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The Smith chart in lossy circuits
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Thus far, you have dealt with situations in which loss is either zero (ie, ideal transmission lines), or so small as to be negligible In situations where there is appreciable loss in the circuit or line, however, you see a slightly modified situation The VSWR circle, in that case, is actually a spiral, rather than a circle Figure 4-10 shows a typical situation Assume that the transmission line is 060 long, and is connected to a normalized load impedance of Z = 12 + j12 An ideal VSWR circle is constructed on the impedance radius represented by 12 + j12 A line (A) is drawn, from the point where this circle intersects the pure resistance baseline (B), perpendicularly to the ATTEN, 1 dB/MAJ DIV line on the radially scaled parameters A distance representing the loss (3 dB) is stepped off on this scale A second perpendicular line is drawn, from the 3 dB point, back to the pure resistance line (C) The point where line C intersects the pure resistance line becomes the radius for a new circle that contains the actual input impedance of the line The length of the line is 060 , so you must step back (060 050) or 01 This point is located on the WAVELENGTHS TOWARD GENERATOR outer circle A line is drawn from this point to the 10 center point The point where this new line intersects the new circle is the actual input impedance (Zin )The intersection occurs at 076 + j04, which (when denormalized) represents an input impedance of 38 + j20
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Frequency on the Smith chart
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A complex network may contain resistance, inductive reactance, and capacitive reactance components Because the reactance component of such impedances is a function of frequency, the network or component tends to also be frequency-sensitive
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118 The Smith chart
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j04
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Z VSWR circle
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3 dB
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4-10 Solution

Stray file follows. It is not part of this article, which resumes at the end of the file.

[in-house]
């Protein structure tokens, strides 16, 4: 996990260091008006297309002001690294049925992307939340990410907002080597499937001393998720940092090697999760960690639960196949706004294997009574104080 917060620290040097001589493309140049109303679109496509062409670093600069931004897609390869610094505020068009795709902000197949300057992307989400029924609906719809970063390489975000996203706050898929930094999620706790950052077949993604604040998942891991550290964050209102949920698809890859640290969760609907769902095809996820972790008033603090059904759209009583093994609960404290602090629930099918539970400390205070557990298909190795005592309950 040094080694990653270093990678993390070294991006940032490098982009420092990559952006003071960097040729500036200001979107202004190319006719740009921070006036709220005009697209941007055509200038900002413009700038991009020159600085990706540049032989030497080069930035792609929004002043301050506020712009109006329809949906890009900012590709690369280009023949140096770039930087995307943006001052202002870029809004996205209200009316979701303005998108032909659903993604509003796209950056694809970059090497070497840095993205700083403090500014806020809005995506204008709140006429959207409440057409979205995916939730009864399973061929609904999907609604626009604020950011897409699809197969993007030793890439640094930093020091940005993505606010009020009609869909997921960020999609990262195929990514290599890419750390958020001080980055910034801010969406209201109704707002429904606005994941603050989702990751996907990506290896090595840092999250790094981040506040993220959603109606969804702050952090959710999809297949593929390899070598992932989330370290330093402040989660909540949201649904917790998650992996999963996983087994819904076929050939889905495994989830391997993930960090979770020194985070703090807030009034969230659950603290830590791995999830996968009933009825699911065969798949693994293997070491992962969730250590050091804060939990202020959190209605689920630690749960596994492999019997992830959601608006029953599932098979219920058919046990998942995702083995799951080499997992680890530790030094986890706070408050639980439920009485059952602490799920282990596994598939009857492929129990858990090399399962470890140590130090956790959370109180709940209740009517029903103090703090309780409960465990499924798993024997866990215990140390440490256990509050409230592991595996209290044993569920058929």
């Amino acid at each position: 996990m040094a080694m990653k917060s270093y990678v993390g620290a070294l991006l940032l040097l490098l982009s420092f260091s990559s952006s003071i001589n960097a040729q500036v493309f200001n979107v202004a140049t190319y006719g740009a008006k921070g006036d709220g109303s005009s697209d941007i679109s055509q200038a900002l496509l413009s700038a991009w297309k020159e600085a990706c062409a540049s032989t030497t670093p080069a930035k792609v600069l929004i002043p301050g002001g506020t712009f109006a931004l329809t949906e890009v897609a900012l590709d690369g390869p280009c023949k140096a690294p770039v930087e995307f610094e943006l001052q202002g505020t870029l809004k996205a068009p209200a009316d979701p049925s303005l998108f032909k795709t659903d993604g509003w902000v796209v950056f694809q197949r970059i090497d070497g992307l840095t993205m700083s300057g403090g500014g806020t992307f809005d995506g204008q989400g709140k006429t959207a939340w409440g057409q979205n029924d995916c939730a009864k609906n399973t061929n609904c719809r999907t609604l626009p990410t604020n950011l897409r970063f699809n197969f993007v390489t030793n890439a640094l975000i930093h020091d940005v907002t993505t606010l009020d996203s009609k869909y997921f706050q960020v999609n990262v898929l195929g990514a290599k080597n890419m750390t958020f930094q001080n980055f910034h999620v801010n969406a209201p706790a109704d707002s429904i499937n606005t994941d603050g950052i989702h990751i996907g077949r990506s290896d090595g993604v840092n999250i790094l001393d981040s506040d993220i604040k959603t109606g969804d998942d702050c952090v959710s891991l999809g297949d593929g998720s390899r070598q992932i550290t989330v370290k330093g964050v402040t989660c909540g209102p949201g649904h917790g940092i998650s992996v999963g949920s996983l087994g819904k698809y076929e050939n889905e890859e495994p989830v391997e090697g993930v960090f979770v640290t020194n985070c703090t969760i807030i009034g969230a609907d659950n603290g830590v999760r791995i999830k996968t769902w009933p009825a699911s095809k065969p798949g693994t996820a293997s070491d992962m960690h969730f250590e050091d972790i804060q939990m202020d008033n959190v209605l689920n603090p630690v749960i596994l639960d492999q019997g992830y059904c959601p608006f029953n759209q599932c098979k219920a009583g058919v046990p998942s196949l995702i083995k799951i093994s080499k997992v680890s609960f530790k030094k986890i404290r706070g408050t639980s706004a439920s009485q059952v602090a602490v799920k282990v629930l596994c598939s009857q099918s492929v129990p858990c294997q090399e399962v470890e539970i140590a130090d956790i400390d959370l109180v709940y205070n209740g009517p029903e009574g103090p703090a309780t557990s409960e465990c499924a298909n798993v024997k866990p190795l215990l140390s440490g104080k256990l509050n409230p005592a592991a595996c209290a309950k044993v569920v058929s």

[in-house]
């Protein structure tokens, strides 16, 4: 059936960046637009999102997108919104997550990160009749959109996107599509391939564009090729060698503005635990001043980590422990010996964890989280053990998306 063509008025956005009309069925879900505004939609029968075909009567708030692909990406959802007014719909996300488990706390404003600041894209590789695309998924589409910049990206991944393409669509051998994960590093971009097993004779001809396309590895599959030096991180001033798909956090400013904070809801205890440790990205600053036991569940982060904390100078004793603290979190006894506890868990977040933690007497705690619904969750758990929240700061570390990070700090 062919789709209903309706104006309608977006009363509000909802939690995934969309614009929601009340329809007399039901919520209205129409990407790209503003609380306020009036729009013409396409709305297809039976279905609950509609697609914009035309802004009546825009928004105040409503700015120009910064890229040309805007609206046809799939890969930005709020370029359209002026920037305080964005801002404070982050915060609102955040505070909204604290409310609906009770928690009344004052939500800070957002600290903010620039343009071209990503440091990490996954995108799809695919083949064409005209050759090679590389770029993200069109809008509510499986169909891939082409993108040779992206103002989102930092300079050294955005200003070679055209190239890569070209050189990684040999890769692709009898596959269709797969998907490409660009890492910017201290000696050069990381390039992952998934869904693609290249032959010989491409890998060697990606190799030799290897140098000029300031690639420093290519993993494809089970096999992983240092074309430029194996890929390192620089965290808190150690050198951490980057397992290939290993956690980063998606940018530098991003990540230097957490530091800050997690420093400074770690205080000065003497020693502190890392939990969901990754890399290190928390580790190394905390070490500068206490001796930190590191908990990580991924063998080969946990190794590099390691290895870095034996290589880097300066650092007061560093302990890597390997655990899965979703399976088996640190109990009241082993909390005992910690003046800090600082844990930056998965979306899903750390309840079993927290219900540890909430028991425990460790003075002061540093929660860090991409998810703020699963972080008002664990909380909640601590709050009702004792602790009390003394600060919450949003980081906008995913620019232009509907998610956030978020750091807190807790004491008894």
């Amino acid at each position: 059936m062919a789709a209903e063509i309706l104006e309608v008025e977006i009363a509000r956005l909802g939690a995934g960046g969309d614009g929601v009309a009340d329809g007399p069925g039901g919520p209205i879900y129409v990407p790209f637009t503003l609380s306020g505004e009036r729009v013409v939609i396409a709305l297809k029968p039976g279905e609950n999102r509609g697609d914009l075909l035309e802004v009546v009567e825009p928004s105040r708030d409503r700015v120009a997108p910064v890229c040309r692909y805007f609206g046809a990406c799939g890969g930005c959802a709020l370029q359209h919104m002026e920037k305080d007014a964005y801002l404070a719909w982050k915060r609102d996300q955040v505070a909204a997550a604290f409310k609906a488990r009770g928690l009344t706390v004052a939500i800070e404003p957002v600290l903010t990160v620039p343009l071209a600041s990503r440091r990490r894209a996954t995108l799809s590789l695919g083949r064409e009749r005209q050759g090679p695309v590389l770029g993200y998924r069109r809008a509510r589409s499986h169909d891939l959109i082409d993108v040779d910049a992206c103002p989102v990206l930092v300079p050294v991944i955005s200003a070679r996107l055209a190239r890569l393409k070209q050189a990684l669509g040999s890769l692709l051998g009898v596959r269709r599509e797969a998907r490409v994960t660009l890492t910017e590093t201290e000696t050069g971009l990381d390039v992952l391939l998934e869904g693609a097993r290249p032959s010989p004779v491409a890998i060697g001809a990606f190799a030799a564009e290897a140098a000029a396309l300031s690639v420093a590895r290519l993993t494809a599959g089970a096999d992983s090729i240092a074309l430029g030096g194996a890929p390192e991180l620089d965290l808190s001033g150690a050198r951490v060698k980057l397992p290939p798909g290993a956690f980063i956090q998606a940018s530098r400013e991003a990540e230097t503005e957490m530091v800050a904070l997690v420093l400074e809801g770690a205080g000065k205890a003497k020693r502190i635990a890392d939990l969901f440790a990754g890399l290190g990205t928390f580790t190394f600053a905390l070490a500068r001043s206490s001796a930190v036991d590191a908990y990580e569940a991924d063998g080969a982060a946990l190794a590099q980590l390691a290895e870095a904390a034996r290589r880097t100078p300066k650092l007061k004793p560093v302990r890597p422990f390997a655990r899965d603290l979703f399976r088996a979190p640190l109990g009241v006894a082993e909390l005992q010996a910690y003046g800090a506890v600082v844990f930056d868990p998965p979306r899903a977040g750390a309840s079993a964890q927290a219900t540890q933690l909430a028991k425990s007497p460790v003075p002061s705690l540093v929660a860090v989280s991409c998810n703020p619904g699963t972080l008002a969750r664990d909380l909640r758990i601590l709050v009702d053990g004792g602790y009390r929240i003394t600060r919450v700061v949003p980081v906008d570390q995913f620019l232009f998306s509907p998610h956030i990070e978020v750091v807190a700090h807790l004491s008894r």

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(Courtesy of Kay Elementrics)
Smith chart applications 119 You can use the Smith chart to plot the performance of such a network with respect to various frequencies Consider the load impedance connected to a 50- transmission line in Fig 4-11 In this case, the resistance is in series with a 22-pF capacitor, which will exhibit a different reactance at each frequency The impedance of this network is 1 Z=R j [475] C or 1 [476] Z = 50 j 2 FC And, in normalized form, Z' = 10 j (2 F C) 50 [477]
R ZS Zo ZS ZL XC
1 XC
50 50 50
j0 j0 jXC 723 FGHz XC /50
ZL C 22 pF
1 2 FC XC /Zo
Freq (GHz) 1 2 3 4 5 6
XC j723 j362 j241 j18 j145 j12 j145 j072 j048 j036 j029 j024
4-11 Load and source impedance transmission line circuit
120 The Smith chart
j024 j048 j072
j029 j036
j145
4-12 Solution (Courtesy of Kay Elementrics)
Smith chart applications 121 j 69 10 10 F j 723 1010 F j723 FGHz
= 10
[478]
= 10 Or, converted to gigahertz,
[479]
Z' = 10
[480]
The normalized impedances for the sweep of frequencies from 1 to 6 GHz are therefore Z = 10 j145 [481] Z = 10 j072 Z = 10 j048 Z = 10 j036 Z = 10 j029 Z = 10 j024 [482] [483] [484] [485] [486]
These points are plotted on the Smith chart in Fig 4-12 For complex networks, in which both inductive and capacitive reactance exist, take the difference between the two reactances (ie, X = XL XC )
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CHAPTER
Fundamentals of radio antennas
AN UNFORTUNATE OVERSIGHT IN MANY BOOKS ON RADIO ANTENNAS IS A LACK OF
coverage on the most basic fundamentals of antenna theory Most books, including the first draft of this one, start with a discussion of dipoles, but overlook that certain physical mechanisms are at work An antenna is basically a transducer that converts electrical alternating current oscillations at a radio frequency to an electromagnetic wave of the same frequency This chapter looks at the physics of how that job is accomplished The material in this chapter was adapted from a US Army training manual on antennas and radio propagation Although unfortunately no longer in print, the manual contained the best coverage of basics the author of this book could find Given that US government publications are not protected by copyright, this information can be brought to you in full
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